So planners across the West of England region have been back at the drawing board for over a month now following the inspectors’ rejection of the hard fought Joint Spatial Plan (JSP).
They have a formidable task. The city’s housing delivery plan outlines a need for 33,500 new homes for Bristol by 2036 – over half of which need to be ‘affordable’. We also need space to support a big proportion of the 80,000+ new jobs expected across the JSP.
Whilst the city’s housing and development community is now working much more creatively and collaboratively to maximise the use of space and the local authority is identifying major strategic sites for new homes, land remains in short supply. There can be no doubt: we all need to get used to living closer together. We are facing a climate emergency and a growing need for more healthy lifestyles. Therefore, jobs and homes need to be close together, allowing active travel – walking, jogging, cycling.
My colleague Yuli Cadney-Toh, who has spent much of her career working on liveable cities around the world, is a specialist in city densification and argues that when designed right, tall buildings can contribute to the solution. But that doesn’t mean the only way is up. It’s not a binary choice. We can balance the move up with a move out – and we have to look beyond Bristol’s boundaries. We must be braver and far more creative in relation to the green belt in a way that respects its original purpose but helps to accommodate growth.The Bristol-Bath green belt accounts for some 48 per cent of the land across the JSP area. Its primary goal was to prevent coalescence of the two cities and it has certainly been successful in that respect. In exceptional circumstances land can be taken out of the green belt. It is within the local planning authority’s gift to adjust its green belt. Indeed, substantial tracts of land were taken out of the South Gloucestershire green belt to allow the development of Aztec West in the late 70s and early 80s.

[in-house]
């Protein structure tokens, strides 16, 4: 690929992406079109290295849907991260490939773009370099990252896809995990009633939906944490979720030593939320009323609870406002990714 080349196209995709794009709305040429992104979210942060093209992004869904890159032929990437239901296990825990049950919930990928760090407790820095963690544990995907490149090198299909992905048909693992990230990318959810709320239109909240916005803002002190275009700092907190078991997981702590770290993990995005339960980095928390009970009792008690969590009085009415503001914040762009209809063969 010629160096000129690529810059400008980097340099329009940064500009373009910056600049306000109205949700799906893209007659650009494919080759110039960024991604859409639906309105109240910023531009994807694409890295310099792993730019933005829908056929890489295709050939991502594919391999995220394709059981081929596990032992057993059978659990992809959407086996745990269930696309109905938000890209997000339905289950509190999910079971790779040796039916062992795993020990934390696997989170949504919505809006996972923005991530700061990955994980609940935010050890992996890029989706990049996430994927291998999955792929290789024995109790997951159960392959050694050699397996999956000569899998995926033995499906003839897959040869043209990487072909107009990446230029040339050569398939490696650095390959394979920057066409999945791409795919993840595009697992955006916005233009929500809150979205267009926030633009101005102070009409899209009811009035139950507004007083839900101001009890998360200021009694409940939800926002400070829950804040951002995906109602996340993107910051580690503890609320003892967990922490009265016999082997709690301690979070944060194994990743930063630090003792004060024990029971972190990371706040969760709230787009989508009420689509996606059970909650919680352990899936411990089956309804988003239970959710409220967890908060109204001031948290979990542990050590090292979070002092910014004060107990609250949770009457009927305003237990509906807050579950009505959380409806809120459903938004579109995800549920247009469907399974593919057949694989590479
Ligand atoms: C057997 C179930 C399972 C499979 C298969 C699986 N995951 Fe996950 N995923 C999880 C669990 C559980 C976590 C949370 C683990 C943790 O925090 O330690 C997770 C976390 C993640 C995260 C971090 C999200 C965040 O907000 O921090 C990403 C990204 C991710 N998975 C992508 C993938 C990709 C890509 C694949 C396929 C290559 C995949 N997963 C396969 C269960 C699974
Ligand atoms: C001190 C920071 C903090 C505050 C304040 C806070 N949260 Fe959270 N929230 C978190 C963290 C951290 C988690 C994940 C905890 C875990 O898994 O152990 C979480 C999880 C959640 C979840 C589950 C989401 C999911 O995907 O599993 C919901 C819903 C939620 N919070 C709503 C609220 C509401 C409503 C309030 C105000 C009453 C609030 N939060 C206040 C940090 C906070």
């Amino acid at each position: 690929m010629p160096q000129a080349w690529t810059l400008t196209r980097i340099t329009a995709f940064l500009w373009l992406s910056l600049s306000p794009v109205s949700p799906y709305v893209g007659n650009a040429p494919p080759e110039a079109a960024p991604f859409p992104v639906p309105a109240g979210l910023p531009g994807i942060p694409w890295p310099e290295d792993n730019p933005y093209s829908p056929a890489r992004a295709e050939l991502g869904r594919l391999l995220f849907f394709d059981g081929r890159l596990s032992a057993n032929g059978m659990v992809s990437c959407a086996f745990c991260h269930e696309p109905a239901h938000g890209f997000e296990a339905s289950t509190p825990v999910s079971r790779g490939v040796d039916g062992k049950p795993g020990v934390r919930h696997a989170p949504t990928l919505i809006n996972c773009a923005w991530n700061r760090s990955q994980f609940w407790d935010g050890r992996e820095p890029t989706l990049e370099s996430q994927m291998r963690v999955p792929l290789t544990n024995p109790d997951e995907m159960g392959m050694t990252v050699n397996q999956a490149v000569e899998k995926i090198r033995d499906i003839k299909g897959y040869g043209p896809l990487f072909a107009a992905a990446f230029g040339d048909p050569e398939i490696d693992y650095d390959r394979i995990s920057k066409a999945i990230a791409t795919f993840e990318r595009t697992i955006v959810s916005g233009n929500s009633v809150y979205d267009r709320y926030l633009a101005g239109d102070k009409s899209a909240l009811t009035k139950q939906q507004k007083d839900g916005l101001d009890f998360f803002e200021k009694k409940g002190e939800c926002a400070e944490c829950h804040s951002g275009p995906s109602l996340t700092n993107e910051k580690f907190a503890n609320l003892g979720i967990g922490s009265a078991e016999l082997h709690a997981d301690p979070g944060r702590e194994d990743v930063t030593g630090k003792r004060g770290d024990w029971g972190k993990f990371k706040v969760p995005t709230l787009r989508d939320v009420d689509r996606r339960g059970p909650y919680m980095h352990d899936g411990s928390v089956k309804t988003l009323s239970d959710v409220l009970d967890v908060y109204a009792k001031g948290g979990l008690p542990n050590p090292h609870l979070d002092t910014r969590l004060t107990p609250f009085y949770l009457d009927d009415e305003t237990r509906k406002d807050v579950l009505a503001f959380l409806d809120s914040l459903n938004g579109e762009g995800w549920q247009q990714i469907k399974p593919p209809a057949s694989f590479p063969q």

Most of the employment within the plan area is in its cities and city fringes. Logic suggests that the long-term growth in housing and jobs needs to be near existing hubs or along sustainable mode transport corridors. This is where we need to release the land.
Naturally, we must target the areas with the least environmental impact and most sustainable location. As far back as the 70s, Ian L. McHarg (1920-2001), one of the most influential environmental planners and landscape architects of the century, defined the concept of landscape planning as working with rather than against nature. Using a ‘sieve-mapping’ technique, he argued for an overlaid approach, taking into account everything from topography and flood risk to agricultural assets and special or heritage interests. Building up this layered picture informs where the no-go areas are whilst the white space illustrates areas with potential. A web, as opposed to a belt, emerges, a web which should also penetrate the city.
This will allow us to protect open space inside as well as outside the city. These are the green lungs and vital to the population’s health and wellbeing. That is why we need an intelligent conversation about redefining the greenbelt to unlock sustainable growth. Bristol can lead the way for the rest of the UK – and we can start by defining the green web.
Using a ‘sieve-mapping’ technique, he argued for an overlaid approach, taking into account everything from topography and flood risk to agricultural assets and special or heritage interestsMartin Jones